But the Creator League quickly crumbled when one of the names attached, Connor “CDawgVA” Colquhoun, tweeted that he was backing out of the league because he didn’t know it involved the use of blockchain. OTK’s Chief Strategy Officer later told Decrypt that his organization didn’t know there was crypto involved, either.

The Creator League was then widely criticized on social media for not mentioning—or perhaps hiding—its use of blockchain tech. Making matters worse was confusing messaging. A rep for the project tried to deny that the passes were indeed NFTs, suggesting that they were instead using the blockchain to establish “transparency” with the community—while, ironically, simultaneously not telling the community about said blockchain’s use.

After widespread backlash, Creator League was quickly shelved—and multiple reports noted that eFuse had laid off 30% of its staff following the project’s failure.

Unity enrages developers

In September, game engine creator Unity announced new fees for game developers that would establish a “runtime fee” based on game downloads—as opposed to a revenue-share fee model. This immediately enraged developers, who said they were “fucking livid” (and plenty else) over the new fees and worried that it might result in studios owing more money to Unity than they’d make.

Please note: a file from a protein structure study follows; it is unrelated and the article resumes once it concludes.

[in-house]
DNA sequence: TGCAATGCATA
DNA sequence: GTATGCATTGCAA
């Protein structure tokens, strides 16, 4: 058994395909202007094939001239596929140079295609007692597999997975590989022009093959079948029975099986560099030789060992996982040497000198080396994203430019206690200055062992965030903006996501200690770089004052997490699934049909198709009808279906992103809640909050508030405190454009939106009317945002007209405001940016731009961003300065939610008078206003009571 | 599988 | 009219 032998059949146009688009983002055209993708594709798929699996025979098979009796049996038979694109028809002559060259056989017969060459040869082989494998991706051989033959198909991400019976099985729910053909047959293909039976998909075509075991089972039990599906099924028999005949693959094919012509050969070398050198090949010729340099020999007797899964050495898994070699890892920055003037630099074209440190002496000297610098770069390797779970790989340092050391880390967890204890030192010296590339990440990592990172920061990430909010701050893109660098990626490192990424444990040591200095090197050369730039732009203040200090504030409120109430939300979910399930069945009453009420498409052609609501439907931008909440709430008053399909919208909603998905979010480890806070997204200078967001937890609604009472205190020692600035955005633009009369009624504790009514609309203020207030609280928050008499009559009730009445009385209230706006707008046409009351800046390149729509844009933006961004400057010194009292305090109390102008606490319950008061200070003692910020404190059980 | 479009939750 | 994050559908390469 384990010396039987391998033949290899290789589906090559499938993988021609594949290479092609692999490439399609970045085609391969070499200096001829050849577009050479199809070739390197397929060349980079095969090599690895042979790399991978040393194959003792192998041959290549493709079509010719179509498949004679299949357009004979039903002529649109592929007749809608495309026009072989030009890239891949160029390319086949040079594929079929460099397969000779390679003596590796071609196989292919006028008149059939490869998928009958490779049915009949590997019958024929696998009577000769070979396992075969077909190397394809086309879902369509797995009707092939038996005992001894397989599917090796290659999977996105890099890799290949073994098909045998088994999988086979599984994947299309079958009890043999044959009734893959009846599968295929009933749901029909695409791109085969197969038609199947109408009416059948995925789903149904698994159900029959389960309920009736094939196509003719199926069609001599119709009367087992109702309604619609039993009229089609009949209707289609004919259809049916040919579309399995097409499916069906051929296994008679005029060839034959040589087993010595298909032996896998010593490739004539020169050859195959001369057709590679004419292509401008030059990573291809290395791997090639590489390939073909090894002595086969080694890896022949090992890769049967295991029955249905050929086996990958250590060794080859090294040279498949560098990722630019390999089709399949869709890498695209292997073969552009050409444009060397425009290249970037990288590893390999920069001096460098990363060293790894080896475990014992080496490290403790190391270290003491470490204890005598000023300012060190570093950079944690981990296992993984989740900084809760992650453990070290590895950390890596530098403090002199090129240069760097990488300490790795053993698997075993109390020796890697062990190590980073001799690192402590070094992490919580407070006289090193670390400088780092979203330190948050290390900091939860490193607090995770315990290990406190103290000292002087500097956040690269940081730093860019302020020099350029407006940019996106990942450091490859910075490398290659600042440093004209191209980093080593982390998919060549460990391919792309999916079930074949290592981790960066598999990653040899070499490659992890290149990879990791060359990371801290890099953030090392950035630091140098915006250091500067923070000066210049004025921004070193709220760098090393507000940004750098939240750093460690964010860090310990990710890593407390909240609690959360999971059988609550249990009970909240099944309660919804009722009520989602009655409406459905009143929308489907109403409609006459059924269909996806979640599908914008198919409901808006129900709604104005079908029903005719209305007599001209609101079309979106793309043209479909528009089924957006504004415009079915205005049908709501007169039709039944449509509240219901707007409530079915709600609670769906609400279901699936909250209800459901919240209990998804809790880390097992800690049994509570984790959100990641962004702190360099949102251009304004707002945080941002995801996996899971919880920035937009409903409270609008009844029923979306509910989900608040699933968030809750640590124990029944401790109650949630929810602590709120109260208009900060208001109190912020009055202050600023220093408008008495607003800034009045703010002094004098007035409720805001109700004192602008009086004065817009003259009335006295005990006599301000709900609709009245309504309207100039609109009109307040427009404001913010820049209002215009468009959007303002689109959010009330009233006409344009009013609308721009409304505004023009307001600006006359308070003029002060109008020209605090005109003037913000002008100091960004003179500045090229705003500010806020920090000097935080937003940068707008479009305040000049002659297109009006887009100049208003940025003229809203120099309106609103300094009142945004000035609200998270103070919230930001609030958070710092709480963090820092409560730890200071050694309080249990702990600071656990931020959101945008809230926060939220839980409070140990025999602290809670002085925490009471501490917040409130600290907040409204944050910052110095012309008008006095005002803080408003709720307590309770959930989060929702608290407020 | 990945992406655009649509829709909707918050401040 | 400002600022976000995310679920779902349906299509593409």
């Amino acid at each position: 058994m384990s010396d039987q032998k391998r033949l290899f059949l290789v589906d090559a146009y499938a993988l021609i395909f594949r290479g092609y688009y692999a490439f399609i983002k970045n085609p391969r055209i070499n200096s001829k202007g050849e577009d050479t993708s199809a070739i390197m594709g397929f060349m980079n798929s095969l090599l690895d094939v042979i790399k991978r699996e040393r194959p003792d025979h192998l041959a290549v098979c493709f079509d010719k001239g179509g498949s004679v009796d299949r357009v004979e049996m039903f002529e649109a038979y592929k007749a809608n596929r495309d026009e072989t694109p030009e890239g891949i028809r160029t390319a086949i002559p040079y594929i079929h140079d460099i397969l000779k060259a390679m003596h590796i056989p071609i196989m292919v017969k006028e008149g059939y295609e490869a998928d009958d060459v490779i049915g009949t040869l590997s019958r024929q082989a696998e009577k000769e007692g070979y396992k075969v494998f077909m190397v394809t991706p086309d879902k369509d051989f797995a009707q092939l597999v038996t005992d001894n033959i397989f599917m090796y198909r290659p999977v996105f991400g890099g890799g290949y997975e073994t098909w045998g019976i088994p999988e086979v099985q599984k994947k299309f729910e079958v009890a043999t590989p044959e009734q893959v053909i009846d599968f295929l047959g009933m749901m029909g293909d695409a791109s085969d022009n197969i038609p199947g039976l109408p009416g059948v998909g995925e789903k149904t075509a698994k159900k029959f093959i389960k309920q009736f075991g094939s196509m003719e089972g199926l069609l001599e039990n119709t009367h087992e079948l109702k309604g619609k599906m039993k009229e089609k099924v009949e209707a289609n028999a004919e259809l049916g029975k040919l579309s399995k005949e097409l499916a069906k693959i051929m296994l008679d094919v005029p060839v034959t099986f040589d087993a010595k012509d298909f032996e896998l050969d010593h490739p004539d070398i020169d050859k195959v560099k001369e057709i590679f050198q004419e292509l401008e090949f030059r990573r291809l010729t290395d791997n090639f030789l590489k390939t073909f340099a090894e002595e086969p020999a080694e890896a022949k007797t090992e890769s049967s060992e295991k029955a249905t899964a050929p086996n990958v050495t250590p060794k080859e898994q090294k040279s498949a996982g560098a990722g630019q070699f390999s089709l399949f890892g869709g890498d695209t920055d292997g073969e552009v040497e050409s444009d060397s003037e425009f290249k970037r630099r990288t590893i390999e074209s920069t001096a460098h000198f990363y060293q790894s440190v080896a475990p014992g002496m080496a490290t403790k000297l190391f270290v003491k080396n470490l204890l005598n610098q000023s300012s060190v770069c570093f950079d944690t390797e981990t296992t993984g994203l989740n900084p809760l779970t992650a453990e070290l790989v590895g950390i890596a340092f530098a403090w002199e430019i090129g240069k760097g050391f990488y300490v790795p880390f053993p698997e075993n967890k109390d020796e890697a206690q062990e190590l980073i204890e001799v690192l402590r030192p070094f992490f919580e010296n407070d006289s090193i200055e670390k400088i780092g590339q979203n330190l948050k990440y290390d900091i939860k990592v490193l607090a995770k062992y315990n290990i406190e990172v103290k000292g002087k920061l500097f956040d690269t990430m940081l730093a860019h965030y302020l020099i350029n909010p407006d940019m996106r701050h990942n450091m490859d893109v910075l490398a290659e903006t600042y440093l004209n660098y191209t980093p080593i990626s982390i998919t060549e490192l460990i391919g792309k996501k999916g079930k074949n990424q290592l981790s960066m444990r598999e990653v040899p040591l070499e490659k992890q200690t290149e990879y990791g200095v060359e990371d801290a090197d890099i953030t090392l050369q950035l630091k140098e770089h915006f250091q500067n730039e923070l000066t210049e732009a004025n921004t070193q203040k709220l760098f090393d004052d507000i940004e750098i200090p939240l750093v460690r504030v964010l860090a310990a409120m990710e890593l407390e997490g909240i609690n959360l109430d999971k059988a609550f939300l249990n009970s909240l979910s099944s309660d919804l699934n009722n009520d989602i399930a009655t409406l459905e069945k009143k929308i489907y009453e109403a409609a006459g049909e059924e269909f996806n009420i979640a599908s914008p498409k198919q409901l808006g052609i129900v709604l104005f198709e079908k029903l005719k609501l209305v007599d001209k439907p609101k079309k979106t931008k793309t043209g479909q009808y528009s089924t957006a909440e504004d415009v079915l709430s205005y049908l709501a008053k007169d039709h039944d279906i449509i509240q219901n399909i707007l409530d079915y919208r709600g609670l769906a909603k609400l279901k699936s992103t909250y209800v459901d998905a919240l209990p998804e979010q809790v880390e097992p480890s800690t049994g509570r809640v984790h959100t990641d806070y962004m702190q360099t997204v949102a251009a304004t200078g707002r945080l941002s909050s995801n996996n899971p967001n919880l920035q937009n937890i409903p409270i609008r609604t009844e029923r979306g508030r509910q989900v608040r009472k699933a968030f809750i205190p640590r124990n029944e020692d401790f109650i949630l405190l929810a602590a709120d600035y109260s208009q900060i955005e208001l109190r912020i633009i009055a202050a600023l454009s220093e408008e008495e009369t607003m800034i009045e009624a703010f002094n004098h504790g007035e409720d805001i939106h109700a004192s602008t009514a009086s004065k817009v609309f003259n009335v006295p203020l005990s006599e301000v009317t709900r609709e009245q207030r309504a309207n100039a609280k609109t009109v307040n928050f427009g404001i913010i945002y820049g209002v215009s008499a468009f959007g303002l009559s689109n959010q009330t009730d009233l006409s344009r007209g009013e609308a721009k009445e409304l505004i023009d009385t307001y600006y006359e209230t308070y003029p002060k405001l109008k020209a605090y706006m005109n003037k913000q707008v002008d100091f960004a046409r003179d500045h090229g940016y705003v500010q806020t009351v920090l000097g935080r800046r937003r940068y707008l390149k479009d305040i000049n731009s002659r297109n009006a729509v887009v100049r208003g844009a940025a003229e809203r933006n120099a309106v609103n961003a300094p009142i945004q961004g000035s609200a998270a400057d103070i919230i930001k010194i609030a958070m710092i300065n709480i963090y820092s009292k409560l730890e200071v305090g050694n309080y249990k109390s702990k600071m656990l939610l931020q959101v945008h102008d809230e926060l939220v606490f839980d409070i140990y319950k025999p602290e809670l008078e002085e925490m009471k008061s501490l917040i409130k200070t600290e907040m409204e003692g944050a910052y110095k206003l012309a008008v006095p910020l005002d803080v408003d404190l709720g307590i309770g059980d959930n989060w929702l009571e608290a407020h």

About a week later, Unity apologized for the announcement and walked back some of its changes. Most notably, it said that developers who didn’t upgrade to the 2024 version of Unity would be able to avoid the new fee, as will developers using Unity Personal. Soon after, Unity’s longtime CEO announced he was stepping down

This year, Unity learned that angry game devs are a force to be reckoned with. The widespread, viral backlash around Unity’s controversial new fee makes it one of the biggest gaming fails of the year.

Redfall falls flat

You’ve probably heard about Bethesda’s Starfield released this year—but have you heard of its other game, Redfall?

Unfortunately, Redfall released this year to largely negative reviews, with IGN calling it “a bafflingly bad time across the board.” The Escapist called it “embarrassing for Xbox,” and Steam reviewers panned the game because of its many reported bugs, low perceived quality, and “boring story,” among other complaints. Its player count quickly plummeted to near-zero numbers by October, despite being released in May.

Valve bans streamer with lump of coal

Happy holidays—or not? This month, Valve decided to perma-ban a Dota 2 streamer known as Mason for toxicity by gifting him a virtual lump of coal.

During a stream, Mason noticed that he got a “gift” delivered to his account. He opened it—only to reveal it was a “Highly Toxic” lump of coal.

“Your Dota account has been permanently banned for smurfing, or other violations of the Steam Terms of Service,” his ban notice read. “Smurfing” is when high-ranked players create new accounts to play in lower ranks and dominate lesser-skilled opponents.

A Reddit user claiming to be Mason later wrote that he’d had someone play on his account in an attempt to increase his “behavior score” in the game.

Oof.

Edited by Andrew Hayward